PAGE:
I’m not a disbeliever in magic, exactly, just of its general practice. I’m interested in a magic that is deeply unhuman, that unseats the human as capable of holding dominion over the world and the energies that move through it, an eldritch magic that is difficult to use because it manifests in ways that are impossible to know. The dead, I think, fall into the category of the unknowable and certainly refuse to be harnessed.
My dead are dead. For me, that’s sort of the point. I don’t just mourn Emily. I mourn every conceivable reality that wouldn’t have made her prefer not to exist. I mourn a world that holds possibilities that are less crushing than having to go to work just to have food to eat and a place to live. That’s a world Emily might have survived in. It’s a world I might survive in. Instead, here I am, half-dead and asking the dead to be half-living.
Today’s self-styled cosmopolitan witches by and large seem to inform their practice as much by the slander of the witch hunters as by the actual historical accounts of ritual and magic usage, globally. For many, the hip resurgence of witchcraft is a primarily aesthetic movement that seeks the image of the witch more as an attempt to embody an edgy taboo than as a means to deploy personal power in the world. Lest we get too excited about the character of this evidently antisocial turn, Hostis reminds us that
The recession of saintly figures doesn’t mean that morality tales have disappeared. Virtuousness now appears in negative; wickedness is paraded in front of audiences for them to ‘make their own decision.’ It hardly works, though, as postmodernism took the piss out of disruption – little is truly shocking anymore. Frat boys love either American Psycho or Fight Club, depending on their mood. There are plenty of stockbrokers that read Bukowski and defense analysts who refuse to miss ‘Girls’ on Sunday nights. This confirms a suspicion many have had about the radical potential of cultural politics obsessed with its own marginality: rather than condemning badness, today’s depictions of transgression end up making it mundane.
On an historical note, it’s interesting that the witch hunts carried out by Europeans coincided with the establishment and institutionalization of a worldview that sees humanity as a head exercising its will over the highly mechanical body of the world, safe and in control. Above them was only God, and what was he in their minds but a projection of human-ness onto all of the weird in the world? The witches, as depicted by their killers, could only exist within a philosophy arguing that individuals are capable of affecting reality through the sheer application of disembodied will. This philosophy forms an approach to magic which I call the Arcane. Arcane magic operates as an extension of its practitioner, acting upon the world through unobservable means to achieve a specific goal. Because the operation of the Arcane hinges on a conscious exercise of will, it necessarily relies on humanistic ideas that privilege consciousness above all else.
Animism is a great example of a field of thought in which an arcane notion of magic generally prevails where a more staunchly eldritch conception would be more engaging. That nonhuman (or nonconscious) things move about and have a sort of life (or will) of their own is certainly an interesting thought, and one that complements the perspective of a world which not only doesn’t need us or want us, but is also simply different from us to the extent that the Will of objects is, generally, unknowable to us, outside of a basic understanding of the forces that move them. A truly eldritch practice of magic would do well to conceive of a thoughtless world as much as possible. Kind of like an exercise in extinction.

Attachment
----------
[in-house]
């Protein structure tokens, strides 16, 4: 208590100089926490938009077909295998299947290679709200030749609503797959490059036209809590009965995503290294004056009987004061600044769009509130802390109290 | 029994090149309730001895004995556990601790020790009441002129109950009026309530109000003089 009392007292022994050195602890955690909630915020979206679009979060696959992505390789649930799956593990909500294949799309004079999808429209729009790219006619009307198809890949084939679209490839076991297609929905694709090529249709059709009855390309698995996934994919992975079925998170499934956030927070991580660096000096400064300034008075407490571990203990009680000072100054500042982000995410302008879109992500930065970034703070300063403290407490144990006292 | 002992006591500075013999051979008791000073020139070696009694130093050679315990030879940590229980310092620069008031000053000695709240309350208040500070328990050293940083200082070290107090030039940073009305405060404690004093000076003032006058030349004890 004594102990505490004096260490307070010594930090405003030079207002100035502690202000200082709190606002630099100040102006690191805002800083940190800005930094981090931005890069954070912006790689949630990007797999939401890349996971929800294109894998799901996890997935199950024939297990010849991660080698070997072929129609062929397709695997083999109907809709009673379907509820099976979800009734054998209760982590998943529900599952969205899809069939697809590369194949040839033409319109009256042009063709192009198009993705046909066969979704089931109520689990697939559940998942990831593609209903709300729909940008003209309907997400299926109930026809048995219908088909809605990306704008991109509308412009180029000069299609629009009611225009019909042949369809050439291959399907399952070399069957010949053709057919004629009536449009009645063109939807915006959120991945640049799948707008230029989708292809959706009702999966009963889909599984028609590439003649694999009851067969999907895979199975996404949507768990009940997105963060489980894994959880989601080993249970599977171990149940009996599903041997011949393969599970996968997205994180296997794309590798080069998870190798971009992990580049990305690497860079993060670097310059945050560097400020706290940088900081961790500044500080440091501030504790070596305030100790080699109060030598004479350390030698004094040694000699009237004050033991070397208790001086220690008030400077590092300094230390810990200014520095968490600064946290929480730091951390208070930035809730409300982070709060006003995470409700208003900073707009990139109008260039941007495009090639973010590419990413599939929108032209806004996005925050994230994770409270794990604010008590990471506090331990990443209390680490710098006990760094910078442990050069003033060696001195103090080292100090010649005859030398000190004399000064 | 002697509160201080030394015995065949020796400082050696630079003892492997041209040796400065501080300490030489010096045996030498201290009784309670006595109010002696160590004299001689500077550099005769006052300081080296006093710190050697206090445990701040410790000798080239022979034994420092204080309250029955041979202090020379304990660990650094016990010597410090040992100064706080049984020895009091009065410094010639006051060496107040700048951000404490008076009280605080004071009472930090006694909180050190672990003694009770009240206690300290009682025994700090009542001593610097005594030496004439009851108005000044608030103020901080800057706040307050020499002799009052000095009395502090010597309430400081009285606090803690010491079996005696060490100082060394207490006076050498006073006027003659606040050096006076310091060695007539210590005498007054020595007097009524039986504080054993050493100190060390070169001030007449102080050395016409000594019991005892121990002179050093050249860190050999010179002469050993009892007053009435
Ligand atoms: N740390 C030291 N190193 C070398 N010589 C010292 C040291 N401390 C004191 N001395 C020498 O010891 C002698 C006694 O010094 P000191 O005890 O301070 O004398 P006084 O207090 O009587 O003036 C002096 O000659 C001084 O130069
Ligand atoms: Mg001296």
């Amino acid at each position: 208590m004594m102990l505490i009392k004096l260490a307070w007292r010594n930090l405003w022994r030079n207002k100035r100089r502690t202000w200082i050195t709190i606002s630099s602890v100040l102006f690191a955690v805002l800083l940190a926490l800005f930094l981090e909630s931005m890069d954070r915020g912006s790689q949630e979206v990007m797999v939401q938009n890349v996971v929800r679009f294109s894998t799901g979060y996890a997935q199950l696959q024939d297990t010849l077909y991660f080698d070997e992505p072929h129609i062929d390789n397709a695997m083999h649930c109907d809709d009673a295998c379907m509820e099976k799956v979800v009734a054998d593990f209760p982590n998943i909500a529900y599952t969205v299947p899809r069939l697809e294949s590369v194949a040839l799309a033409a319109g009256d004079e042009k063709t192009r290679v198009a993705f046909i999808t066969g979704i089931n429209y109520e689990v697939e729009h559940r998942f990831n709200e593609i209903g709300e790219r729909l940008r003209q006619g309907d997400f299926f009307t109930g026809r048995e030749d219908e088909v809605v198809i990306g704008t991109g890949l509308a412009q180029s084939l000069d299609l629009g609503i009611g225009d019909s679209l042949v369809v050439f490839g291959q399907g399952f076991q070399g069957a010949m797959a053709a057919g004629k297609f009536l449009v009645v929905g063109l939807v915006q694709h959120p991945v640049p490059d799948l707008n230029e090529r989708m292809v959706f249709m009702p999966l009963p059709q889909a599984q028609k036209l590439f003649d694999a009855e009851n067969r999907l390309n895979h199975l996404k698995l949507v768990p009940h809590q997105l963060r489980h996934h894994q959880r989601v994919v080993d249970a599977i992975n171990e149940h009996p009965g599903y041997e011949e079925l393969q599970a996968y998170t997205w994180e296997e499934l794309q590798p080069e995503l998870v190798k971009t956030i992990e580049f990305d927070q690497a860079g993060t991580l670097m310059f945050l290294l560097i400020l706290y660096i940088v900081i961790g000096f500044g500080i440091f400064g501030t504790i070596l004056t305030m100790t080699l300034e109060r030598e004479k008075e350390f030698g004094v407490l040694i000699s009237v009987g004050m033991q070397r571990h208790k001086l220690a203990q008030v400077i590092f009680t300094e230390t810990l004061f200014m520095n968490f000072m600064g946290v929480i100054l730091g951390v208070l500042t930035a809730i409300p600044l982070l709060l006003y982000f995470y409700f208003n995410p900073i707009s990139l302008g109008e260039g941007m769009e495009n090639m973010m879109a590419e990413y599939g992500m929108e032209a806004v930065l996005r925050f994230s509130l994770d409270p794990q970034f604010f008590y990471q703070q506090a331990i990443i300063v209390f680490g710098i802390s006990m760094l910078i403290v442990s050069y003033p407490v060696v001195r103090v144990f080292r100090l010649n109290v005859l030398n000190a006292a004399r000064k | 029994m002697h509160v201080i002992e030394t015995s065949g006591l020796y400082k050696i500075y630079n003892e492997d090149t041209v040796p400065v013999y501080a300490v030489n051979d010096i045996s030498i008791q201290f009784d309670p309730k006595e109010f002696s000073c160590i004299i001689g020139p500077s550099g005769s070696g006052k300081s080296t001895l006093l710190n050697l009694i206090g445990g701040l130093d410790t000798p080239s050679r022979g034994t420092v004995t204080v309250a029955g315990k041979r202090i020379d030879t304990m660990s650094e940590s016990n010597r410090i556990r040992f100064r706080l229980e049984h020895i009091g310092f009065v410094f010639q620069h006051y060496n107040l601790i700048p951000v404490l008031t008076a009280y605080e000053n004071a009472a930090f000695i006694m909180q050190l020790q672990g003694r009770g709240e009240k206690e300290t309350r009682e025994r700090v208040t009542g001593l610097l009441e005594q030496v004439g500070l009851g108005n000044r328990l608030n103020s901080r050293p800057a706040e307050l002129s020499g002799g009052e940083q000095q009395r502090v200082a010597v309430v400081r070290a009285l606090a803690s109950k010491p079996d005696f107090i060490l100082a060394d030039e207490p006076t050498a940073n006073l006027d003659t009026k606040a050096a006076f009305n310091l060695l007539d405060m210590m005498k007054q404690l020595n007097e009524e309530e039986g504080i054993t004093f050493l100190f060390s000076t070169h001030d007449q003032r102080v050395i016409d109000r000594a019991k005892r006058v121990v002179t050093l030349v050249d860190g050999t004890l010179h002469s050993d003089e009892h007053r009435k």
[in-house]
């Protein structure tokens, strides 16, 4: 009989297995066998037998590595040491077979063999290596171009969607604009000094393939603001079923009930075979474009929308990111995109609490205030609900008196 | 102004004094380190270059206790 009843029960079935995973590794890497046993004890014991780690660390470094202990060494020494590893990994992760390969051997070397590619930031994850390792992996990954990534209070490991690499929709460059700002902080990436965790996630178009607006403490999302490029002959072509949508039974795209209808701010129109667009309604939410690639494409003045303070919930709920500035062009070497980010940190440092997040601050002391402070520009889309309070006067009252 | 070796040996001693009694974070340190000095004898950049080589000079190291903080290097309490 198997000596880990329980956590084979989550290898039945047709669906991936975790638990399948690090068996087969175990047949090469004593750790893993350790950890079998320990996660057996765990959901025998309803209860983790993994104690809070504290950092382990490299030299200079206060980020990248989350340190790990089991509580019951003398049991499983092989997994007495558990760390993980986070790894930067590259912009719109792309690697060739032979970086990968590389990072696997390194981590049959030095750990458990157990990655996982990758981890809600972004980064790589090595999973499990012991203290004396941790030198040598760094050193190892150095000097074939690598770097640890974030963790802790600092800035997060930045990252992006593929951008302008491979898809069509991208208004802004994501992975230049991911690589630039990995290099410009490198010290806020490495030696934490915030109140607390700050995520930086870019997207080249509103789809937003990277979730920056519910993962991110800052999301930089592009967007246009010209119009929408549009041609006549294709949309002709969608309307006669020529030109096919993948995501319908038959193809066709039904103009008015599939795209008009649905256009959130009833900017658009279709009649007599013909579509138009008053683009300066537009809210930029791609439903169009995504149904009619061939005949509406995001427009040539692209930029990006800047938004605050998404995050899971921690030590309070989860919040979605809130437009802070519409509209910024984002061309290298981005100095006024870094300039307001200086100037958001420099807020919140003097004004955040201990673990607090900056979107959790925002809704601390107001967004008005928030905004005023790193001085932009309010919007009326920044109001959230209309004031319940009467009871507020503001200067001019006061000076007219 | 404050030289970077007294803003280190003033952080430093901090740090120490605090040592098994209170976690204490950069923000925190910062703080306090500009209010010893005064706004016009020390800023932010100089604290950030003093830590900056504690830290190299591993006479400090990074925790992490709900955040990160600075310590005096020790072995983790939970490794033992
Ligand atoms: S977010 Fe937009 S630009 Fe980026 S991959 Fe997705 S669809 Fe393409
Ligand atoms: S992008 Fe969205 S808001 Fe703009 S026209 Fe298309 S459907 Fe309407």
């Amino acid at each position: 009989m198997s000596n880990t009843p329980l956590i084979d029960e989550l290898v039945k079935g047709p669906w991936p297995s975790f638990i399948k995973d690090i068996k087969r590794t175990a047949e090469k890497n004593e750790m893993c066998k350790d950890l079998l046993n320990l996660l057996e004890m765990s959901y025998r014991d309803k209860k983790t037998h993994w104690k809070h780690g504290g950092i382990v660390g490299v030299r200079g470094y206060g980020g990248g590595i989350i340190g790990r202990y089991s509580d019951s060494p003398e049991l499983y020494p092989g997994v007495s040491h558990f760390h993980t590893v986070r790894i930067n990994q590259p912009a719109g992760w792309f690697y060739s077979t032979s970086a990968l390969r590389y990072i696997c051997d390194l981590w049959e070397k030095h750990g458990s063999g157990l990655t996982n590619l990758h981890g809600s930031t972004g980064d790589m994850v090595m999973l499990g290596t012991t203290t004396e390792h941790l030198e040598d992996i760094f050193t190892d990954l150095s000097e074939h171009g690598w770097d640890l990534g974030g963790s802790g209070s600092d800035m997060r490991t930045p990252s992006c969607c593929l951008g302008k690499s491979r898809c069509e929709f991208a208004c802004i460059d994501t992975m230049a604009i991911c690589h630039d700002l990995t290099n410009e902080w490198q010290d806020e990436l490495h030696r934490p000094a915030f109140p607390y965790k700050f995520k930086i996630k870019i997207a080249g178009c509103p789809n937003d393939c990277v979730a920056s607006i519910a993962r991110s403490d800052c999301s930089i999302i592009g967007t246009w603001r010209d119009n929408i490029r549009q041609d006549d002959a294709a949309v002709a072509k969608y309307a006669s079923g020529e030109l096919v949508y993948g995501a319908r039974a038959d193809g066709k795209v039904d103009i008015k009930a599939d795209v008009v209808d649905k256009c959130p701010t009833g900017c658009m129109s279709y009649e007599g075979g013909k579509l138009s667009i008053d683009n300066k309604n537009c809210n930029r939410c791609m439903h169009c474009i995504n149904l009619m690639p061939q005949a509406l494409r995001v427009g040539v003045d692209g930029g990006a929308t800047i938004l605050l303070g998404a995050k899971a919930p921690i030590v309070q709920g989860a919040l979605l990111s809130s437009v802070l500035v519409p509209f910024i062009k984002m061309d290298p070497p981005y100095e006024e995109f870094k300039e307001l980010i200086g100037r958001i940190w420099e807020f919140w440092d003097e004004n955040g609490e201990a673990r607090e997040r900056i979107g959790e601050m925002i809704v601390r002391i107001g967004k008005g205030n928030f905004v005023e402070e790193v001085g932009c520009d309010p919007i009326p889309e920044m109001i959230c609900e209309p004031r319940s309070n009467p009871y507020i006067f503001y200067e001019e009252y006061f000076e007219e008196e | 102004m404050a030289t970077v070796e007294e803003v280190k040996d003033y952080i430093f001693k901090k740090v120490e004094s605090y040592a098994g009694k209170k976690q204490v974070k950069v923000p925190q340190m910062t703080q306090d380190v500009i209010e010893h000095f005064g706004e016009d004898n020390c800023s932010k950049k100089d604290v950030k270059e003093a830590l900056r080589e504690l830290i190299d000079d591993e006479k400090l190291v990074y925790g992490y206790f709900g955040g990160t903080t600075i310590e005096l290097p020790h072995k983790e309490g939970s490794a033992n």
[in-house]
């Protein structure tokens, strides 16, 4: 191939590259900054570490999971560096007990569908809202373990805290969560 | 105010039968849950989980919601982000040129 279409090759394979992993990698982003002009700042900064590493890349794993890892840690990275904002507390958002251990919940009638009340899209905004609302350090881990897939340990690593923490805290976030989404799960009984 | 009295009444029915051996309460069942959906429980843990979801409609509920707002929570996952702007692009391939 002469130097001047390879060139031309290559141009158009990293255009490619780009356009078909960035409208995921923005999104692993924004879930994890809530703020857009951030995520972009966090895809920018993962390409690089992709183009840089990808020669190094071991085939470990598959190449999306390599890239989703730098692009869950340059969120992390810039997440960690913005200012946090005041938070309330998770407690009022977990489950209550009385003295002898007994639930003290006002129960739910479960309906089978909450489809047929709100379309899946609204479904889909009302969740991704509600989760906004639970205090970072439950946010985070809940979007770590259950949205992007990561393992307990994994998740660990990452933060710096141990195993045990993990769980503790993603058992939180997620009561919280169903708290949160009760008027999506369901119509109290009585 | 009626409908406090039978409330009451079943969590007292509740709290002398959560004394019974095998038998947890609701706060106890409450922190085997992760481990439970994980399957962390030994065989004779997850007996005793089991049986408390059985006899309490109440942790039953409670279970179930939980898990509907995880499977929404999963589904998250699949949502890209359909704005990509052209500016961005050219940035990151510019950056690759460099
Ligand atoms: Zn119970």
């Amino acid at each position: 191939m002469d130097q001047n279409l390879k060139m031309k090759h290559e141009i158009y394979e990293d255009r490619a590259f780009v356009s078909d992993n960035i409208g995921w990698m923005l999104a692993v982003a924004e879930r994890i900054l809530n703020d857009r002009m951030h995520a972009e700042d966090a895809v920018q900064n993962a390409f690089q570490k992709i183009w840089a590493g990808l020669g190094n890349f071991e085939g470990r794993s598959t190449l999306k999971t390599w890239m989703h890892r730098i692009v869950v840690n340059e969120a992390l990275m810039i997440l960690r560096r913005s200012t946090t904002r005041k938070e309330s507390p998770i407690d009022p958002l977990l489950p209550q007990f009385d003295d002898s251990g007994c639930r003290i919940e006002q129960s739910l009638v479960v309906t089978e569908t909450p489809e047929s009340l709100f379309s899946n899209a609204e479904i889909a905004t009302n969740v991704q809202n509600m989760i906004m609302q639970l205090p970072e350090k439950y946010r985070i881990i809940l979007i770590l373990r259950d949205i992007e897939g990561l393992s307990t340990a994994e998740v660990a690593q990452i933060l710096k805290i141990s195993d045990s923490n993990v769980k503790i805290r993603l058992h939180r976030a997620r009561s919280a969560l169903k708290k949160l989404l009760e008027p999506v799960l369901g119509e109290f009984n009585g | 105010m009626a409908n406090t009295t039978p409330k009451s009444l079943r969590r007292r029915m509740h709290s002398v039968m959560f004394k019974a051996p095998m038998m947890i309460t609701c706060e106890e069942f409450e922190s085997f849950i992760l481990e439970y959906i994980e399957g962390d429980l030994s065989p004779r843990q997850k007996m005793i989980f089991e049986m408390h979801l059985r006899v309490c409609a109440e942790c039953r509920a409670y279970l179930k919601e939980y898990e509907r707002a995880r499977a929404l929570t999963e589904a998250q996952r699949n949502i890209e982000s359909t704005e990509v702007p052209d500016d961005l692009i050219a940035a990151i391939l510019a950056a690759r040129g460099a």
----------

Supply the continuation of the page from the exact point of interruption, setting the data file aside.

Rather than acting on the world with what we have in front of us, we call across the veil for some unknown quality, hoping it might come to our aid. In this case, Necromancy, the school of magic dedicated to making use of the dead, is more than just a clever analog for politics. It’s literally a practical deployment of leftist politics over the world of the dead.
The cajoling of bodies and spirits into conflict by the exhortations of a self-selected representative is the goal of any of those sad souls we see holding picket signs in the street. Whether the signs they carry say “REPENT NOW OR FACE JUDGEMENT” or “REVOLUTION NOW!” the operative philosophy is essentially the same call to wake the dead.
Maybe the old socialist we see chanting slogans and hawking corny leftist newspapers lives on that street corner. Who knows? Who cares? If he does, he’s just another body we politely sidestep on our way to work. Day in and day out, he or some other cornball is there waving newspapers, calling strangers “comrade,” and spreading the good word. I would probably buy his paper every once in awhile if I could only convince myself that he were in it for the money, but I can’t bear the thought of offering him any validation for his self-aggrandizing political fantasies. I want him to be discouraged and quit, to be not only dissatisfied with life, but also with his methods of coping with it. If you shout for help and companionship into the void, only the void will answer. Politics is the necromancy of everyday Hellworld.
When the ritual was over and everyone was wiping off their tears to make their way back out of the woods, I stayed a minute. Getting down on my knees on the damp earth, I examined the ring of candles that formed the circle I assume spirits were being summoned through. I picked one candle, named it Emily, and broke the circle by blowing it out, because that’s what Emily is to me now. Emily is precisely not-Emily, the particular absence of Emily. Emily is just one name I could give my bitterness. That’s what Hellworld is: the feeling that someone’s missing at the function until you realize they’re just dead. It’s the inversion of everything I know as good in the world. One of the members of the witches committee could tell that I was feeling pretty fucked up. They put their hand on my back and told me that they’d walk me back to camp.
I’m not an atheist regarding magic. Ritual can be meaningful and powerful. The magic circle has its own limitations, though, and rather than the souls of our loved ones, I think what we summoned was a catharsis: one we could try to share. What we summoned was one more day borrowed from our terrifying future. Whatever helps me get through to the next day is good enough for me. What I’m really interested in is looting everything I ever wanted and flaying the rich kids of Instagram alive, but I’m gonna need a few more days to make that happen. I’m glad that the Witches Committee could give me something, at least.
When we lose people to Hellworld, and we really come to terms with that death, it distills the essential problem of what life is for us here and now. If Hellworld, or capitalism, or whatever you wanna call it, is the death of the shit we love, then we must kill Hellworld. We must turn the world upside down, shake the joy out of it and crush whatever else remains. Let’s develop a magic that can do that.
— Harper Ferry